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SC modifies National Anthem order, exempts differently abled

SC modifies National Anthem order, exempts differently abled
The Supreme Court on Friday modified its order on the National Anthem and exempted physically handicapped persons from standing before screening of a movie in cinema halls across the nation.

It also clarified that doors of theatres need not be bolted when the National Anthem is played.

The order was passed by a bench comprising Justices Dipak Misra and Amitava Roy, which agreed to hear the plea seeking recall of its order mandating playing of the National Anthem before films.

Attorney General Mukul Rohatgi informed the apex court that the Centre will issue guidelines within ten days from on Friday on how physically challenged persons should show respect to the National Anthem.

The court, however, said that physically disabled must show “some such gesture” to express their respect for anthem.

“As the guidelines are going to be issued, we clarify, if a physically challenged person or physically handicapped person goes to the Cinema hall to watch a film, he need not stand up, if he is incapable to stand, but must show such conduct which is commensurate with respect for the National Anthem...

“Another aspect needs to be cleared. When we said that the doors shall be closed, we did not mean that the doors shall be bolted as mentioned in the case of Municipal Corporation of Delhi, Delhi vs. Uphaar Tragedy Victims Association and Ors.

...but only to regulate the ingress and egress during the period while the National Anthem is played,” the bench said. The matter is now fixed for hearing on February 14, 2017. The clarification came after an organiser of an international film festival in Kerala moved the apex court seeking exemption from the November 30 on the ground that it would cause inconvenience to its 1,500 foreign guests.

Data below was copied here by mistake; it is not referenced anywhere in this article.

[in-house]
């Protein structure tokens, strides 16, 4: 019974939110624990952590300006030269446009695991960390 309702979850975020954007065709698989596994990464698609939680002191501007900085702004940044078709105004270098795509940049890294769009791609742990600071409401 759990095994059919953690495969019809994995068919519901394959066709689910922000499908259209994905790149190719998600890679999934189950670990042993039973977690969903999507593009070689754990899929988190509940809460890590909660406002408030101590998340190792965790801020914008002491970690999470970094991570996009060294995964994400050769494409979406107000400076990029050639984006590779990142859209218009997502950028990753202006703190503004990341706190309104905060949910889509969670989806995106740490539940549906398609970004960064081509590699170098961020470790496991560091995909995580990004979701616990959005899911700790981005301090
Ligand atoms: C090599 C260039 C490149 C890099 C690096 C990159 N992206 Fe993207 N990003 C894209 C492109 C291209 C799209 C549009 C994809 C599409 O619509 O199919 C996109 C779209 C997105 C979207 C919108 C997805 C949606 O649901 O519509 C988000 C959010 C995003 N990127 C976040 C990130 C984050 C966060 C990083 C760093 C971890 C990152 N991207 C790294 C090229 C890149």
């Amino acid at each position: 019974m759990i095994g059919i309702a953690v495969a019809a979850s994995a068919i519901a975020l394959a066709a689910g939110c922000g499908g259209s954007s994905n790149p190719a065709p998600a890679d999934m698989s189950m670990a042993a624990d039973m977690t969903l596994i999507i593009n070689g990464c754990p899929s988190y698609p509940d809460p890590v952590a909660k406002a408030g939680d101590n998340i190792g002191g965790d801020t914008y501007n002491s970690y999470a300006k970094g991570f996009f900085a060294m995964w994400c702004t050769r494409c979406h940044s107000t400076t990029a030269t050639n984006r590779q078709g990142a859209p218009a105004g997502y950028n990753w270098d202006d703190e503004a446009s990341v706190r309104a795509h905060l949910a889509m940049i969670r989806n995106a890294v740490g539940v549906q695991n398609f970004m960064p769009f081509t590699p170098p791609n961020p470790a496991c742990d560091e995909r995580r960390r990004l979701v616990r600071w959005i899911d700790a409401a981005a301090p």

In a bid to “instil committed patriotism and nationalism”, the top court had ordered cinema halls across the nation to mandatorily play the National Anthem before screening of a movie and the audience must stand and show respect.

The apex court had said that “love and respect for the motherland is reflected when one shows respect to the National Anthem as well as to the National Flag”.

The court’s directions came on a PIL filed by one Shyam Narayan Chouksey seeking directions that the National Anthem should be played in cinema halls across the country before a film begins and proper norms and protocol be fixed regarding its playing and singing at official functions and programmes where those holding constitutional office are present.
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